How To Stay Mindful All The Time According To Buddha

One of the biggest challenges in mindfulness is simply knowing how to stay mindful all the time. Thankfully, you can stay mindful using the Four Foundations Of Mindfulness.

You know what it’s like.

You take your frequent twenty-minute breaks to practice mindfulness (read our guide to mindfulness exercises).

While you are meditating you feel great. You have that clear consciousnesses, that inner peace and relaxation. And everything is groovy, right?

Then you stop meditating and honestly, how long does it take you to stop being mindful? For me, sometimes I can stay mindful all day. Other times something happens (like the neighbours shouting), I get a little frustrated and I stop being mindful.

If only we could stay mindful all day, everything would feel that much better. So how do we do it?

There are many ways to stay mindful:

But for me, one of the best ways to stay mindful is by practicing the Four Foundations Of Mindfulness.


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Buddha created the Four Foundations Of Mindfulness To Help Us Stay Mindful

Of course you can increase your mindfulness by regularly practicing mindfulness meditation.

But to stay mindful always, you will want to learn about the Four Foundations Of Mindfulness.

There is a excellent passage in Bhante Gunaratana’s book The Four Foundations Of Mindfulness In Plain English [Amazon] (highly recommended reading, by the way). In it, Gunaratana is explaining why Buddhists should meditate on the four foundation of mindfulness.

Buddha said, “Dwell contemplating the body in the body, ardent, clearly comprehending, unified, with concentrated one-pointed mind, in order to know the body as it really is. Dwell contemplating feeling in feelings… in order to know feelings as they really are. Dwell contemplating mind in mind… in order to know mind as it really is. Dwell contemplating dhamma in dhammas… in order to know dhammas as they really are.”

The four foundations of mindfulness, are:

  • Mindfulness of body (kaya)
  • Mindfulness of feelings (vedana)
  • Mindfulness of mind (cilla)
  • And mindfulness of dhammas (dhammas)

the four foundations of mindfulness

Whether you are new to mindfulness or an ardent pro, it is recommend that you practice these mindfulness of the four foundations.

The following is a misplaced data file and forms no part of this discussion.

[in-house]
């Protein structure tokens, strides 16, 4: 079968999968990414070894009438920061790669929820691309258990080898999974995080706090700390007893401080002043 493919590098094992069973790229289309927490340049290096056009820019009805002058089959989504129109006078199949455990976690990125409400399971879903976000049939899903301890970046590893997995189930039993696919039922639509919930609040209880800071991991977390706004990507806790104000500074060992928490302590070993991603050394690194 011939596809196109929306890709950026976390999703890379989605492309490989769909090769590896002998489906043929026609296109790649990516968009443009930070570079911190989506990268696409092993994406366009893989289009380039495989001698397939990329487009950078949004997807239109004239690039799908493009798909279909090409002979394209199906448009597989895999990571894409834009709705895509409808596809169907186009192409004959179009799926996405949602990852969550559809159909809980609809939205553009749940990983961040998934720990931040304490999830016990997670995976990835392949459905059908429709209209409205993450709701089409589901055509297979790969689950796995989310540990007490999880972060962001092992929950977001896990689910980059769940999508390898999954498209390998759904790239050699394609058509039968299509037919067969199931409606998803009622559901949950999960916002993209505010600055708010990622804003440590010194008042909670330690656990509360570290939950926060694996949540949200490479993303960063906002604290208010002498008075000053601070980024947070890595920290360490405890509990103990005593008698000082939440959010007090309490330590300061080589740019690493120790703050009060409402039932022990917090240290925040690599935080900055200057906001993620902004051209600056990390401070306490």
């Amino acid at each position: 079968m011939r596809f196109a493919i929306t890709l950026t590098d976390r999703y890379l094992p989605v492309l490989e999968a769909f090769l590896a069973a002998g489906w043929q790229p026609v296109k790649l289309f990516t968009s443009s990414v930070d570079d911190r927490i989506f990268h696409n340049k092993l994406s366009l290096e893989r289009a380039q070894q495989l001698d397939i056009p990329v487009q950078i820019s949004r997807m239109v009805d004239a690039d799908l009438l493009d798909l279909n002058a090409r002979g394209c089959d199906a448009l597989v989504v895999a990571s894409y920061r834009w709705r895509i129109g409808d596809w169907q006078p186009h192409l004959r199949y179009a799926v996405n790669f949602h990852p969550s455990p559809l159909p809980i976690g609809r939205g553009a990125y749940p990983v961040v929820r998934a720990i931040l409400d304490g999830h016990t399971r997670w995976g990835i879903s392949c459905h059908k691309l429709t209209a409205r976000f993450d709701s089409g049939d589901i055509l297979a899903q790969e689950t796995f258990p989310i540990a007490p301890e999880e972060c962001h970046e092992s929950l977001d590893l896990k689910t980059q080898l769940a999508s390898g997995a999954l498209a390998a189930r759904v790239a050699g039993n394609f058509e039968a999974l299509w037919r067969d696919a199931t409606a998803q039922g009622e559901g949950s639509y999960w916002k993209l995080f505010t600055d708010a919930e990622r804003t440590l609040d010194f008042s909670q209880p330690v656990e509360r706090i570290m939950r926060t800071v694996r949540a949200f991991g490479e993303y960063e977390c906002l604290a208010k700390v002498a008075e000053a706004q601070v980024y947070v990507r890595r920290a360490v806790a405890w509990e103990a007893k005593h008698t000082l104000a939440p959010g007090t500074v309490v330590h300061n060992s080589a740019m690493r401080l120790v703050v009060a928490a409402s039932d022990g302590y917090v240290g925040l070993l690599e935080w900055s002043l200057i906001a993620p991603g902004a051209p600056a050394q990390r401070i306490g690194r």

Staying Mindful With The Four Foundations

Usually when we meditate we will focus on one of the four foundations of mindfulness at a time. Usually we will start with mindfulness of breath such as in Anapanasati meditation.

From the breath we will progress towards becoming mindful of all things.


The first of the mindfulness foundations Buddha taught is mindfulness of body.

When we practice mindfulness of body we observe the sensations of the body as simply something that we are aware of. The body is not a part of us ourselves, it is simply an experience in the present moment. We usually do this by starting with breathing meditation techniques.

When we breathe mindfully we simply observe what is happening with the breath, as though it were a thing separate from ourselves. This quite naturally leads us to become mindful of the body as a whole.

We may then expand this into a body scan meditation, a movement meditation or a mantra. I personally find it very beneficial to go from breathing meditations into movement meditations because it trains the mind to be mindful while actually doing something. You could try meditative yoga too.

Traditionally, Buddhists would take this further in the following ways:

  • Meditating in different postures
  • Practicing clear comprehension (sampajañña)— this is Comprehension of Purpose (why are you doing something?), Comprehension of Suitability (is it correct to be doing this now), domain (can the present action be done as meditation practice), and Comprehension of Reality (impermanence, suffering, and not-self)
  • Reflection on reality of body—this is about seeing the body as a combination of different parts and elements
  • Reflection of material elements: seeing the body as a combination of the elements of earth, water, motility and fire.
  • Cemetery contemplation—these are meditations on the body after death, and are done to shatter the illusion of immortality